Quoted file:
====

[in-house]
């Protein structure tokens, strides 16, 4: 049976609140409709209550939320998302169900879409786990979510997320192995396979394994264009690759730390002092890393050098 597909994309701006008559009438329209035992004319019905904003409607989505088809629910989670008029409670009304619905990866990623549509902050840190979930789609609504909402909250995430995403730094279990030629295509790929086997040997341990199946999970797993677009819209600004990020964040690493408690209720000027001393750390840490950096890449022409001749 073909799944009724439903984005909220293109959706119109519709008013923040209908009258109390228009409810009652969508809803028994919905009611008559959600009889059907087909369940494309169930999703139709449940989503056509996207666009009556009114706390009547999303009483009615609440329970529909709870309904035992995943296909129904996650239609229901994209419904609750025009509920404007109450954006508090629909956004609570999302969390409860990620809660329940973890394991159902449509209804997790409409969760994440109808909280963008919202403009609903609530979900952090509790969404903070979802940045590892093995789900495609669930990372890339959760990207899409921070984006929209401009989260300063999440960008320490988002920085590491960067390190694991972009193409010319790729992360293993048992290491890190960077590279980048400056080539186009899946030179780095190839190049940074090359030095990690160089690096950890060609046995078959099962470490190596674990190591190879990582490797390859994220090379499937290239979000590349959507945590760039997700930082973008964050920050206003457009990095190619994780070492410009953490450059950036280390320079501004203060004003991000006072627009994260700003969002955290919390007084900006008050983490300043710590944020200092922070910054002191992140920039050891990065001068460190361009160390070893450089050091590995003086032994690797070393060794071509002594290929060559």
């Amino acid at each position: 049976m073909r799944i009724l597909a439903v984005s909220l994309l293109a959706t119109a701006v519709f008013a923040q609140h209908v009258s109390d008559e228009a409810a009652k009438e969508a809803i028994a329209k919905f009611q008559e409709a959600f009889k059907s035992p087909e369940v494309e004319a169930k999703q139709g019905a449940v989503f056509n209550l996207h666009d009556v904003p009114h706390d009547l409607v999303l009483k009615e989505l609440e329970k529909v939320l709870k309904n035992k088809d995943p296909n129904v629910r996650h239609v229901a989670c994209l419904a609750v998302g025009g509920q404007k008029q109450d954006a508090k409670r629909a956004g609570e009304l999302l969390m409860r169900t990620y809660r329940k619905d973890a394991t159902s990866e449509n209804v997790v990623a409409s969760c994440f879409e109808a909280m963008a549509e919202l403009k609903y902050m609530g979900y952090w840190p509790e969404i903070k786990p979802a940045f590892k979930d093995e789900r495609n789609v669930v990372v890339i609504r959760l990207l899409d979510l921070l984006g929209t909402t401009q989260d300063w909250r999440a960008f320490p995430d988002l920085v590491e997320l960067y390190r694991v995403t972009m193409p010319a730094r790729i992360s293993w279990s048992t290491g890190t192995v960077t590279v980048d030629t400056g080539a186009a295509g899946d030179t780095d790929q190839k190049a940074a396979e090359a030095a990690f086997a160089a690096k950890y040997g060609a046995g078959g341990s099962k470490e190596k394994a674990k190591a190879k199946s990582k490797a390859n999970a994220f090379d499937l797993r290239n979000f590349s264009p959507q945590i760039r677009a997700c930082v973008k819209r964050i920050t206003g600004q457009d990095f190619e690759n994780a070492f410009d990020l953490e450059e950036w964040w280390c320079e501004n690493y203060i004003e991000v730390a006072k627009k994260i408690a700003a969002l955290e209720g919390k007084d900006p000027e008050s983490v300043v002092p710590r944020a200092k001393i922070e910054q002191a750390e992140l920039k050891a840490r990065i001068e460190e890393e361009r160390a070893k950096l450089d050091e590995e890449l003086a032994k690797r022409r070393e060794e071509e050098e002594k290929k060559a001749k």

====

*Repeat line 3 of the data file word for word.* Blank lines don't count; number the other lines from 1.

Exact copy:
């Amino acid at each position: 049976m073909r799944i009724l597909a439903v984005s909220l994309l293109a959706t119109a701006v519709f008013a923040q609140h209908v009258s109390d008559e228009a409810a009652k009438e969508a809803i028994a329209k919905f009611q008559e409709a959600f009889k059907s035992p087909e369940v494309e004319a169930k999703q139709g019905a449940v989503f056509n209550l996207h666009d009556v904003p009114h706390d009547l409607v999303l009483k009615e989505l609440e329970k529909v939320l709870k309904n035992k088809d995943p296909n129904v629910r996650h239609v229901a989670c994209l419904a609750v998302g025009g509920q404007k008029q109450d954006a508090k409670r629909a956004g609570e009304l999302l969390m409860r169900t990620y809660r329940k619905d973890a394991t159902s990866e449509n209804v997790v990623a409409s969760c994440f879409e109808a909280m963008a549509e919202l403009k609903y902050m609530g979900y952090w840190p509790e969404i903070k786990p979802a940045f590892k979930d093995e789900r495609n789609v669930v990372v890339i609504r959760l990207l899409d979510l921070l984006g929209t909402t401009q989260d300063w909250r999440a960008f320490p995430d988002l920085v590491e997320l960067y390190r694991v995403t972009m193409p010319a730094r790729i992360s293993w279990s048992t290491g890190t192995v960077t590279v980048d030629t400056g080539a186009a295509g899946d030179t780095d790929q190839k190049a940074a396979e090359a030095a990690f086997a160089a690096k950890y040997g060609a046995g078959g341990s099962k470490e190596k394994a674990k190591a190879k199946s990582k490797a390859n999970a994220f090379d499937l797993r290239n979000f590349s264009p959507q945590i760039r677009a997700c930082v973008k819209r964050i920050t206003g600004q457009d990095f190619e690759n994780a070492f410009d990020l953490e450059e950036w964040w280390c320079e501004n690493y203060i004003e991000v730390a006072k627009k994260i408690a700003a969002l955290e209720g919390k007084d900006p000027e008050s983490v300043v002092p710590r944020a200092k001393i922070e910054q002191a750390e992140l920039k050891a840490r990065i001068e460190e890393e361009r160390a070893k950096l450089d050091e590995e890449l003086a032994k690797r022409r070393e060794e071509e050098e002594k290929k060559a001749k």